The Rise of Information Design

If there’s one thing I’ve realized as a writer with an eye towards deisgn, it’s that change is the common denominator of the industry. Whether you design in-house, for a firm or agency or you’re flying solo, there’s no doubt that you’re impacted by the new insights and developments emerging in the fast-paced world of design every single day.

So how do you stay relevant in this ever-evolving industry? You’ve heard the mantras: Advance your skill set. Diversify your craft. Wherever you fall on the spectrum—print to interactive—it’s more important now than ever to cultivate new approaches, understand the latest tools and build new knowledge. 

The Rise of Information Design

We’re all keenly aware of the impact information design has made on the design industry. Just look around and you’ll notice a whimsical infographic depicting job applicants, the state of the panda population or any number of fiscal summaries.

Relaying data in increasingly visual formats allows people to absorb and compute information at a different rate. So information design extends beyond the average chart or diagram. It’s a highly sophisticated method of translating information to audiences, and designers are expected to lead the charge.

Of course, we can look back a century or more to see how information design has evolved. Most of us have heard of Edward Tufte, read one of his books, or even tried our hands at creating a modern infographic. But, do we truly understand information designthe past, present and future?

Do we know the best solutions for designing context appropriate information systems? And, are we aware of the influential information designers among us who are covering new ground?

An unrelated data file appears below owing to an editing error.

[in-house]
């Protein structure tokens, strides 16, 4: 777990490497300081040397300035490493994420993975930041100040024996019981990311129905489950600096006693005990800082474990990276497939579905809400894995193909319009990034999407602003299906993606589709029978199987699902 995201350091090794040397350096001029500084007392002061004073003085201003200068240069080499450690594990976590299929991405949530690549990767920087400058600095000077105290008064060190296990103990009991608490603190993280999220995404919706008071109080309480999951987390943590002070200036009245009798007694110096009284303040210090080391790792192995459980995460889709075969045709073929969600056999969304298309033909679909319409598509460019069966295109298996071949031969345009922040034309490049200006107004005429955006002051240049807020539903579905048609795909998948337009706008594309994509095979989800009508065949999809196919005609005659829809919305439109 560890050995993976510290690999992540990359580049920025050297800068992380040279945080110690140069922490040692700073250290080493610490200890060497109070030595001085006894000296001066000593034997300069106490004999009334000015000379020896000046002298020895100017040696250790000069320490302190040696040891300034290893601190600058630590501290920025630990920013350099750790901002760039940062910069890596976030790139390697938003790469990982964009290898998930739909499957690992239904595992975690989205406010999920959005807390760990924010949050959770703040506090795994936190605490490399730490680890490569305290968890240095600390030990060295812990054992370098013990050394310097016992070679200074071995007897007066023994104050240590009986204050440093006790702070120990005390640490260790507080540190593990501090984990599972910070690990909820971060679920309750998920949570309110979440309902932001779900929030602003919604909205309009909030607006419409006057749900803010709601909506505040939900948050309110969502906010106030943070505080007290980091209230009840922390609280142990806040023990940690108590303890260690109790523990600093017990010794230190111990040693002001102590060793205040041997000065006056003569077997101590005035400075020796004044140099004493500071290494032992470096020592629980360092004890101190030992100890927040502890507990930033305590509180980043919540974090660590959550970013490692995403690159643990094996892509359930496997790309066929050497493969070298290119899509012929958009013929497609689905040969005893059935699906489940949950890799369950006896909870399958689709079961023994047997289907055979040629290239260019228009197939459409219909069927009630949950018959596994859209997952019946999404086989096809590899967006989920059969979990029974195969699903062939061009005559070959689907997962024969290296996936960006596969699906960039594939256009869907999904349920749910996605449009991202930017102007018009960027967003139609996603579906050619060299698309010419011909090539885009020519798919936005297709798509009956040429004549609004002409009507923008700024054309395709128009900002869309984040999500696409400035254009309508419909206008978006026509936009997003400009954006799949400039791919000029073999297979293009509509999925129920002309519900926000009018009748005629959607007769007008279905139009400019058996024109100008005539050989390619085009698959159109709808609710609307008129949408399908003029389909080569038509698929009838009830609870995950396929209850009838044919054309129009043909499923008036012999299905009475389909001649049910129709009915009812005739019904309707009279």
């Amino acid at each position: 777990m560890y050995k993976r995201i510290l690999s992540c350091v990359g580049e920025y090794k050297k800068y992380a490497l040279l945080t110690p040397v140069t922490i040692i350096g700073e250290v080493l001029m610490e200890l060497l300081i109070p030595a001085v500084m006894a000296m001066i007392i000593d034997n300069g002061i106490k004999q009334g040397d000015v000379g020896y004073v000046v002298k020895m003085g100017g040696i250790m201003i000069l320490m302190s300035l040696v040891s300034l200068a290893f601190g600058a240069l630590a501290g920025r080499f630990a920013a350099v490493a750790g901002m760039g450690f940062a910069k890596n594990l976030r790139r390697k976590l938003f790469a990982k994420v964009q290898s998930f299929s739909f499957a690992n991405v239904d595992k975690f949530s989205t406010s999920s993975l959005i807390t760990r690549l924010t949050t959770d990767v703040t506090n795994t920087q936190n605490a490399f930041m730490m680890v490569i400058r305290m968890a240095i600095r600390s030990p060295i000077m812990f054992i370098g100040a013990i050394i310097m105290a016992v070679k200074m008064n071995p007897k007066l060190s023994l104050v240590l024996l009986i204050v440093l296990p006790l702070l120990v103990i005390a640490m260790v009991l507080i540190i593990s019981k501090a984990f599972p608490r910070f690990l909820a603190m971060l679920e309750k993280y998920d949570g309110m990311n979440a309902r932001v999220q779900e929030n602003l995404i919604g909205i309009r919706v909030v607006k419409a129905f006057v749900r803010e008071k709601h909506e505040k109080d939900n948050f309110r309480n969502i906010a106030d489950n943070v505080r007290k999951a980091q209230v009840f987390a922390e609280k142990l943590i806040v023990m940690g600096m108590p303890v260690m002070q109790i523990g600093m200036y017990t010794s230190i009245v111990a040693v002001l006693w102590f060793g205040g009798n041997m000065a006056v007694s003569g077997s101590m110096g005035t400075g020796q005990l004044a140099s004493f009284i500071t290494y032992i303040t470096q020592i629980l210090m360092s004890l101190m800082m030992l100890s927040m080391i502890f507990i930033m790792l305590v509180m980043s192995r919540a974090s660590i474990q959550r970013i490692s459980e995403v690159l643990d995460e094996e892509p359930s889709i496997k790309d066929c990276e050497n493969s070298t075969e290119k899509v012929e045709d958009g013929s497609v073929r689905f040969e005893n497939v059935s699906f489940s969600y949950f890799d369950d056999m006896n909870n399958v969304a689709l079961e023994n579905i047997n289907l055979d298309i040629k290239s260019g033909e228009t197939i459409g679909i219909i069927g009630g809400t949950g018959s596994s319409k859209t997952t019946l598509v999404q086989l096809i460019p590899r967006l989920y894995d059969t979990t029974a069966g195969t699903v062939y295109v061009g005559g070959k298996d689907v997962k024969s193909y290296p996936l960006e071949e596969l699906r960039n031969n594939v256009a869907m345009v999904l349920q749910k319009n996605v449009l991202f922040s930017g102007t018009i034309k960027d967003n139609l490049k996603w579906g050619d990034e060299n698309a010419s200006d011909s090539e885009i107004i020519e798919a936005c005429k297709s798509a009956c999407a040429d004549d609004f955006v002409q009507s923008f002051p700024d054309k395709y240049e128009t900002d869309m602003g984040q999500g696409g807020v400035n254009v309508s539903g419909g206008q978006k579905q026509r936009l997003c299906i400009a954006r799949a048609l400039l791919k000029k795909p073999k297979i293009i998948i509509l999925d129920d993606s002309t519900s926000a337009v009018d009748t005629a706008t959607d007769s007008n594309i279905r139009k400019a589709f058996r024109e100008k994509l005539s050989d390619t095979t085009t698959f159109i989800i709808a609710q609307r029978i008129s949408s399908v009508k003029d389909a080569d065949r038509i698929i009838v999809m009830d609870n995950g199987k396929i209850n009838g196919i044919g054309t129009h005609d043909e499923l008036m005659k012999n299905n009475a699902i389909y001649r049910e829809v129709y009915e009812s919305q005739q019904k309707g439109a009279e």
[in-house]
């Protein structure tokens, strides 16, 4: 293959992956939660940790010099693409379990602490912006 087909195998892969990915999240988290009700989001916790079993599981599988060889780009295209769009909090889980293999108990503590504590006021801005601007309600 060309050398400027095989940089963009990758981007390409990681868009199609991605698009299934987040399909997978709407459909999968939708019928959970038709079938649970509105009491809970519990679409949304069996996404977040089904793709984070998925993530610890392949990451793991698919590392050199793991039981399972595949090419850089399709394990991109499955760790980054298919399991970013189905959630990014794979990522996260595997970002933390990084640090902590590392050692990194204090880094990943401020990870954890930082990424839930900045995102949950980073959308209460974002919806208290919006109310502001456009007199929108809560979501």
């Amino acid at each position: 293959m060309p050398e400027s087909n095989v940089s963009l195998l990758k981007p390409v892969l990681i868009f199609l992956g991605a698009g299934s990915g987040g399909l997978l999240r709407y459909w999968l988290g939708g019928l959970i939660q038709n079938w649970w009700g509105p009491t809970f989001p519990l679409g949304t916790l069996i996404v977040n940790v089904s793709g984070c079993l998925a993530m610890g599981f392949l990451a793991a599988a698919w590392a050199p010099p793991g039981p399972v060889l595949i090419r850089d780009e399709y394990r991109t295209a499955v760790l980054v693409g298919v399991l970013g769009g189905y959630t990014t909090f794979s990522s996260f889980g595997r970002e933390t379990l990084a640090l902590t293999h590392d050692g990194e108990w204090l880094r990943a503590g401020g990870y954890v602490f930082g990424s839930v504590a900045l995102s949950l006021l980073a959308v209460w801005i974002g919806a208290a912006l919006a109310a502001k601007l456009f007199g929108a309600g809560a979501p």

information design

With the rise of new media, designers have brand new tools and techniques to execute data visualization and infographics in creative, compelling (and even fun!) ways. How can you get your hands on new tools to produce information designs that stir audiences? That’s where we come in. The HOW brand brings a long legacy of cutting-edge content and proven relevancy in the industry—by drawing on the brightest minds in the business. Information design is no different.

Let’s face it: Designers are motivated by other designers. Why not encourage and energize yourself with top-notch experts who can speak on information design with confidence? Hear from those working practitioners who can weigh in on their successes and challenges alike.

In our upcoming HOW Interactive Design Conference in Washington D.C., speakers such as Andy Fitzgerald and Karen McGrane will dive into the rich world of information design. Here’s a sneak peek at what Andy has in store:

The inspiration for a deeper look at information design for the mobile and cross-channel space comes from having worked on a range of mobile experiences over the last several years. What I’ve found is that, despite the best efforts of mobile- and content-first forward thinkers, breaking away from our reliance on the page metaphor is incredibly difficult. My approach has been to think about information design not at the device level, but at the cognitive and linguistic levels, thinking first how we make sense of anything, and then examining how these innate sense-making habits can be mapped naturally to digital and connected information spaces.

-Andy Fitzgerald, Associate Design Director + UX Lead at Deloitte Digital

HIDC

Growth and continuing education in design extend beyond books. It’s about moving with the progression of this sought-after profession and taking your design chops to a new place. Remember, you’re uniquely positioned to embrace the digital age. 

We’re actively leveraging the HOW legacy in the form of captivating conferences curated toward designers like you. Come engage with the latest material on topics spanning information design to mobile and responsive web design, from like-minded experts who share similar goals and ambitions.

 Hone your information design skills in Infographics How To: Data, Design, Distribute with Lemonly founder and CEO John T. Meyer.

And don’t forget to register for HIDC by June 30th to save!


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